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Dramatic history of lifeboat volunteers at RNLI Lyme Regis captured in new book

Lifeboats News Release

The life and times of the Lyme Regis lifeboat crew – and the lifeboats themselves – are documented in a new book from the RNLI due to be launched on the 22 July, the first day of this year’s Lifeboat Week in the town.

RNLI/Lyme Regis

Lyme Regis Lifeboat Station Histories book cover.

Written by the station’s Volunteer Lifeboat Press Officer Richard Horobin, a retired newspaper and BBC journalist, the fully illustrated book is part of the charity’s history book project.

It tells of how a makeshift lifeboat service started in the town in 1826, and how a Christmas tragedy led to Lyme Regis getting a ‘proper’ lifeboat, powered by sails and oars, 27 years later.

With help from local historians and lifeboat supporters, the author has brought to life a fascinating collection of stories about dedicated volunteers who have ran a lifeboat service in the town, despite all the odds, over a period of nearly 160 years. It describes how they would row the lifeboat for hours to reach a stricken vessel, with no twin 115 horsepower engines such as the ones that power today’s modern lifeboat.

Stories range from the crew member who was shipwrecked eight times as a mariner to the coxswain who served the lifeboat for 34 years and was famed for his strength, picking up a man with one arm and placing him on a table. He also salvaged a huge barrel of alcohol from a shipwreck and carried it single handed up a cliff! There was also a dramatic episode when a ship was torpedoed by a German submarine a short distance from Lyme Regis harbour.

In more recent times there was the tale of the amazing survival of a couple whose helicopter crashed into Lyme Bay in dense fog, followed by the tragedy of a severely disabled woman whose wheelchair fell into Lyme Regis harbour and the desperate attempts made to save her.

There are the lighter moments too, such as the crew Christmas Dinner when the annual awards are presented, including the Bent Propeller trophy! The story of Lifeboat Week, starting from the early 70s, includes the ditching of a Navy helicopter into the sea, which wasn’t part of the event, although the hundreds who witnessed were unaware of this.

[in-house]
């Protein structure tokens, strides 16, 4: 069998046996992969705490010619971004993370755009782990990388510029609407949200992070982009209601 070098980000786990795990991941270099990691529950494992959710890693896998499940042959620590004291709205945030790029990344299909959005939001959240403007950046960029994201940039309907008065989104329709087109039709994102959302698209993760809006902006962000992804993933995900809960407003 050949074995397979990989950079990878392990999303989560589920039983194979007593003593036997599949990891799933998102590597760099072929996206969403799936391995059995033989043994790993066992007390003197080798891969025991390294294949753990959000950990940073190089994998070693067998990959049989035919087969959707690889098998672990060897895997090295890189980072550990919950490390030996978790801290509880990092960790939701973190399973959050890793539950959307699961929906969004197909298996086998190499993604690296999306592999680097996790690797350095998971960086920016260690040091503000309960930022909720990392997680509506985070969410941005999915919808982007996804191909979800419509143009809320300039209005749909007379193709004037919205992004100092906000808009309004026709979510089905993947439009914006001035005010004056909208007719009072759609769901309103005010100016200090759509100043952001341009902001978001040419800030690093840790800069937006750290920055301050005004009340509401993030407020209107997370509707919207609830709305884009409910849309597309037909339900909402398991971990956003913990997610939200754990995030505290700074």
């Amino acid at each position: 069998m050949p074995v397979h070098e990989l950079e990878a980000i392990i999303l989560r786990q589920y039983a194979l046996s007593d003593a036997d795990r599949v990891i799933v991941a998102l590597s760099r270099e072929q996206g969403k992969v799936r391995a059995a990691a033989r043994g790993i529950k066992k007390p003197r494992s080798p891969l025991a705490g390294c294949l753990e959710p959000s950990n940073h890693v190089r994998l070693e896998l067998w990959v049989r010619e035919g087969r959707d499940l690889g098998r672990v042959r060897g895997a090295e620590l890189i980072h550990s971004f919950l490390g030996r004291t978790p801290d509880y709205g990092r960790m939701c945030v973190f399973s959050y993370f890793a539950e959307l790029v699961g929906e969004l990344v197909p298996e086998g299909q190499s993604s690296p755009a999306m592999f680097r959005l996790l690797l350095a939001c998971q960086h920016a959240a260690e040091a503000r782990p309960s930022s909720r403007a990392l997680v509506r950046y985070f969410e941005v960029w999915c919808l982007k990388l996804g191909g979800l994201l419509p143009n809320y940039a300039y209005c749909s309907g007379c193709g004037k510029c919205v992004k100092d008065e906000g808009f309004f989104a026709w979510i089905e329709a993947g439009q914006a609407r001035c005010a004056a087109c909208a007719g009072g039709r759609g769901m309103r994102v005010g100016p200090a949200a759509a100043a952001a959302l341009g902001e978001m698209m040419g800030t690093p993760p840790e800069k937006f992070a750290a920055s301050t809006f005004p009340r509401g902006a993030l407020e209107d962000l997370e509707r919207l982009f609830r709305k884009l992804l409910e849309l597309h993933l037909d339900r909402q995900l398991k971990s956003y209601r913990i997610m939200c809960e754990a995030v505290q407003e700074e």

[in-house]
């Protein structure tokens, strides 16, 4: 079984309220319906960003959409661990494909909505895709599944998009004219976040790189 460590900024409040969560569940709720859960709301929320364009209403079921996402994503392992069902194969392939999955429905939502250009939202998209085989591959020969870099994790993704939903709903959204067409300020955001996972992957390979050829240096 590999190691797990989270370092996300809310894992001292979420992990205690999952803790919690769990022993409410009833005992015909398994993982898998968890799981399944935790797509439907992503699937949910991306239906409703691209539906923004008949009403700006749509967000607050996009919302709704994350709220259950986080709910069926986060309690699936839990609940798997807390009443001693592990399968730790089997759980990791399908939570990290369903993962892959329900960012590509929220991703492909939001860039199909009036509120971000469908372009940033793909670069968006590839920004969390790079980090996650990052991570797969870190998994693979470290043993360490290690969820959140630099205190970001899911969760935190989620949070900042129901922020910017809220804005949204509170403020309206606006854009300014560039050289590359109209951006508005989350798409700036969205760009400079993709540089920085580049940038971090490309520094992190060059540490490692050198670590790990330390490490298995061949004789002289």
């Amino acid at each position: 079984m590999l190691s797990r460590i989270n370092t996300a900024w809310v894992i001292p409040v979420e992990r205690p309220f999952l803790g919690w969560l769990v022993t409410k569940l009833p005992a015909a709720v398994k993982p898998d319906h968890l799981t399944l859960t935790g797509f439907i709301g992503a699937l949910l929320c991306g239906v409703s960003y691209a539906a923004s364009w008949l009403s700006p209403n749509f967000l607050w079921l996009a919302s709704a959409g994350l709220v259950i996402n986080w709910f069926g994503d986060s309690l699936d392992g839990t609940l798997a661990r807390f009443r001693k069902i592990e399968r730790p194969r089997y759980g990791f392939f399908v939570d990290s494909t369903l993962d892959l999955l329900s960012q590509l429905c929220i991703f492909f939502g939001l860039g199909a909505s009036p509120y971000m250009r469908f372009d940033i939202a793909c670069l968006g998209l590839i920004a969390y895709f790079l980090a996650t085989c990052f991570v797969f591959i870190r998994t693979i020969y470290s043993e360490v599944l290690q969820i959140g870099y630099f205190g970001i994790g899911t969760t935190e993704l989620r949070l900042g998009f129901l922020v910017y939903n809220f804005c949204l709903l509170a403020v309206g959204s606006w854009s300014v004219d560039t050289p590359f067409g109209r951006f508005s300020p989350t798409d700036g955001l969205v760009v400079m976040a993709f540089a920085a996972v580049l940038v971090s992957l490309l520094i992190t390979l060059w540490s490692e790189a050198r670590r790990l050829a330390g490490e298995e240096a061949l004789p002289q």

The new book will be available to purchase from the RNLI Lyme Regis Lifeboat Shop on the Cobb and at other outlets in the town from 22 July. It is priced at £8.95 with all proceeds going to the RNLI, the charity that saves lives at sea.

RNLI notes to editors

The enclosed photo shows:

  • Lyme Regis Lifeboat Station Histories book cover.

Please credit RNLI/Lyme Regis.

RNLI media contacts

For more information please contact Jade Dyer, RNLI Communications Student Placement, on 01752 854485 or by emailing

Key facts about the RNLI

The Royal National Lifeboat Institution is the charity that saves lives at sea. Our volunteers provide a 24-hour search and rescue service in the United Kingdom and Ireland from 238 lifeboat stations, including four along the River Thames and inland lifeboat stations at Loch Ness, Lough Derg, Enniskillen, Carrybridge and Lough Ree. Additionally the RNLI has more than 1,000 lifeguards on over 240 beaches around the UK and operates a specialist flood rescue team, which can respond anywhere across the UK and Ireland when inland flooding puts lives at risk.

The RNLI relies on public donations and legacies to maintain its rescue service. As a charity it is separate from, but works alongside, government-controlled and funded coastguard services. Since the RNLI was founded in 1824 our lifeboat crews and lifeguards have saved at least 140,000 lives. Volunteers make up 95% of the charity, including 4,600 volunteer lifeboat crew members and 3,000 volunteer shore crew. Additionally, tens of thousands of other dedicated volunteers raise funds and awareness, give safety advice, and help in our museums, shops and offices.

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The RNLI is a charity registered in England and Wales (209603) and Scotland (SC037736). Charity number 20003326 in the Republic of Ireland